Sunday, April 13, 2014
'Young Riders' S1 DVD: How the West Was Studly
TGG Direct releasing a new gift box set of the 24-episode 1989-1990 first season of the ABC action-adventure Western series "The Young Riders" provides a great chance for folks who jumped in with the second and third season gift box sets of this fun and exciting program to see how it all began. Prior reviews on Unreal TV share thoughts on the second season and opinions regarding the third one.
Another nice thing about the first season set is that it does not experience the clearance issues that result in the second and third-seasons sets excluding some episodes. It seems that the first-season set includes all 24 episodes from that year.
The basic premise of the first season of "Riders" is that the group of studliest young bucks ever to populate a television series portray employees of the Pony Express mail delivery system in 1860s Kansas.
Stephen Baldwin leads the group as a younger and fictionalized version of Western showman Buffalo Bill Cody, who also was a Pony Express rider. Josh Brolin co-stars as "Jimmy" Hickok, whom an early "Riders" episode establishes (just like the real-life James Butler Hickok) as the inspiration for legendary gunman "Wild Bill" Hickock.
The pilot establishes how the less studly but much more adorable rider known throughout most of the series as "The Kid" comes to acquire his beloved horse Katy and join the moderately wild bunch that would somehow form a family.
The Kid also sets himself aside early on by being the first in the group to learn that rider "Lou" is really "Louise." This discovery leads to a courtship that plays a significant role in the wrapping up of "Riders" in its third season.
Half-breed Native American Buck is just as dreamy as his colleagues and facilitates numerous story lines regarding the challenges that Native Americans who live in the anglo world face during a period in which those two groups are actively battling for the same land and right to live their traditional way of life.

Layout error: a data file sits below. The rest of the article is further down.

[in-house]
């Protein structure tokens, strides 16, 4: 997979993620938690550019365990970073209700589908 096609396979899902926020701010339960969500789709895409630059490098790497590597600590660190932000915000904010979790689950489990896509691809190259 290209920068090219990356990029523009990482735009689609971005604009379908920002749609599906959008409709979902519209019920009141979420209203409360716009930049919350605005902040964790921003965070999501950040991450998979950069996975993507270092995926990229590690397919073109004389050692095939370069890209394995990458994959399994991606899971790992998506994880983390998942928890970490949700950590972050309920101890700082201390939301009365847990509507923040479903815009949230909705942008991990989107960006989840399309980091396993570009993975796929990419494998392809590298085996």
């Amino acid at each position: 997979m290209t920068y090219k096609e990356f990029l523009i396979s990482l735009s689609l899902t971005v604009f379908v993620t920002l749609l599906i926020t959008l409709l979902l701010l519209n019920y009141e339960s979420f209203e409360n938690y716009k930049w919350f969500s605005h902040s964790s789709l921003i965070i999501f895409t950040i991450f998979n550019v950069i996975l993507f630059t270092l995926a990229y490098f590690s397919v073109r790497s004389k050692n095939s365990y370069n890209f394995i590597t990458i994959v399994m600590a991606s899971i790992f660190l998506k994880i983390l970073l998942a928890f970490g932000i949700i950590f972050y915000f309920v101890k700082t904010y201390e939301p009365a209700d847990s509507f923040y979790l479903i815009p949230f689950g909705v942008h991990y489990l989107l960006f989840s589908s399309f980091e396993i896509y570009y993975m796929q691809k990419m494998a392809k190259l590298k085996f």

The first-season episode "The Home of the Brave" introduces the element of the inner turmoil with which Buck struggles. A series of raids by a group led by Buck's brother both tests his loyalty to his fellow riders and townspeople and intensifies the prejudice of the general population.
Being mute is the characteristic that distinguishes rider Ike in this awesome 19th century boy band. His quiet demeanor extends beyond his ability to speak, but he is relatively quick to anger when properly provoked.
Ike's most memorable first-season episode has him fall in love with a mail-order bride from Baltimore who finds herself stranded on arriving in Kansas. His facial expressions are particularly communicative in this one.
No "Riders" review would be complete without mentioning the trio who at least try to guide our boys (and girl) and (try to) keep them out of trouble.
Team supervisor Teaspoon Hunter is seemingly nothing more than a wild old coot but has more wisdom behind his perpetually unshaved face that one would expect. He is also the center of a particularly awesome episode that is an homage to the classic 1963 film "The List of Adrian Messenger." The "Riders" episode has Teaspoon seeking to protect his fellow survivors of the Alamo and to discover who is killing them.
Melissa Leo plays station caretaker/den mother Emma Shannon; although she can be strict with her boys, she regularly shows how much she sacrifices to keep them happy and free of bullet holes.
Dreamy Brett Cullen plays Marshal Sam Cain, whose efforts to keep the boys out of the line of fire often fails. He is also sweet on Emma, and their courtship becomes a major plot point in the series.
A "very special" two-part season finale addresses the issues of states' rights generally and the upcoming Civil War more specifically. This one has "Hawks' Raiders" creating mayhem both in support of the southern states to govern themselves as they see fit and to oppose the cavalry abusing its authority in frontier states.
The local Army officers commandeering supplies and horses do not help the effort of this group to get the locals to support their cause.
This episode additionally involves sending The Kid on an exciting and dangerous undercover mission.
The final thought regarding the first 24 adventures of the easy-on-the-eyes rough riders are that this group does a great job putting on a wild west show that offers both gun fights and discussion-provoking social commentary. Further, many episodes end with a traditional ride into the sunset.
Anyone with questions or comments regarding "Riders" is welcome to email me; you can also connect on Twitter via @tvdvdguy.